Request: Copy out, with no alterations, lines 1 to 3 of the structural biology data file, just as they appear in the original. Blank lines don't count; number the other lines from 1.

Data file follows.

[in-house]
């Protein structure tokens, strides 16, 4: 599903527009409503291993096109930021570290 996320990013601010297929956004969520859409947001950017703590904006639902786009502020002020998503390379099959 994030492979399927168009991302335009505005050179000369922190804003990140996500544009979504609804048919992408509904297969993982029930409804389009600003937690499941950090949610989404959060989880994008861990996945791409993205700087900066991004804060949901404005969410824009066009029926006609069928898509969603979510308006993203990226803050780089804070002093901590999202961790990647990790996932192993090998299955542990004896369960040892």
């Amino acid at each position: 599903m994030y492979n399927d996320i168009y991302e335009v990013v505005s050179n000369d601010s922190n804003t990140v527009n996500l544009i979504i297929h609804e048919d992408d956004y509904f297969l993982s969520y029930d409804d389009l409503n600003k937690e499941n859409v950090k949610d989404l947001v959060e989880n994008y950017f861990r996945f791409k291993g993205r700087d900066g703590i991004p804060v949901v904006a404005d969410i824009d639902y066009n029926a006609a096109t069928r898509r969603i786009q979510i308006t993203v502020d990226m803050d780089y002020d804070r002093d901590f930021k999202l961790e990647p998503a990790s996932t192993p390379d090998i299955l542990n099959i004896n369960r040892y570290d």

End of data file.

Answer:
[in-house]
């Protein structure tokens, strides 16, 4: 599903527009409503291993096109930021570290 996320990013601010297929956004969520859409947001950017703590904006639902786009502020002020998503390379099959 994030492979399927168009991302335009505005050179000369922190804003990140996500544009979504609804048919992408509904297969993982029930409804389009600003937690499941950090949610989404959060989880994008861990996945791409993205700087900066991004804060949901404005969410824009066009029926006609069928898509969603979510308006993203990226803050780089804070002093901590999202961790990647990790996932192993090998299955542990004896369960040892």
């Amino acid at each position: 599903m994030y492979n399927d996320i168009y991302e335009v990013v505005s050179n000369d601010s922190n804003t990140v527009n996500l544009i979504i297929h609804e048919d992408d956004y509904f297969l993982s969520y029930d409804d389009l409503n600003k937690e499941n859409v950090k949610d989404l947001v959060e989880n994008y950017f861990r996945f791409k291993g993205r700087d900066g703590i991004p804060v949901v904006a404005d969410i824009d639902y066009n029926a006609a096109t069928r898509r969603i786009q979510i308006t993203v502020d990226m803050d780089y002020d804070r002093d901590f930021k999202l961790e990647p998503a990790s996932t192993p390379d090998i299955l542990n099959i004896n369960r040892y570290d």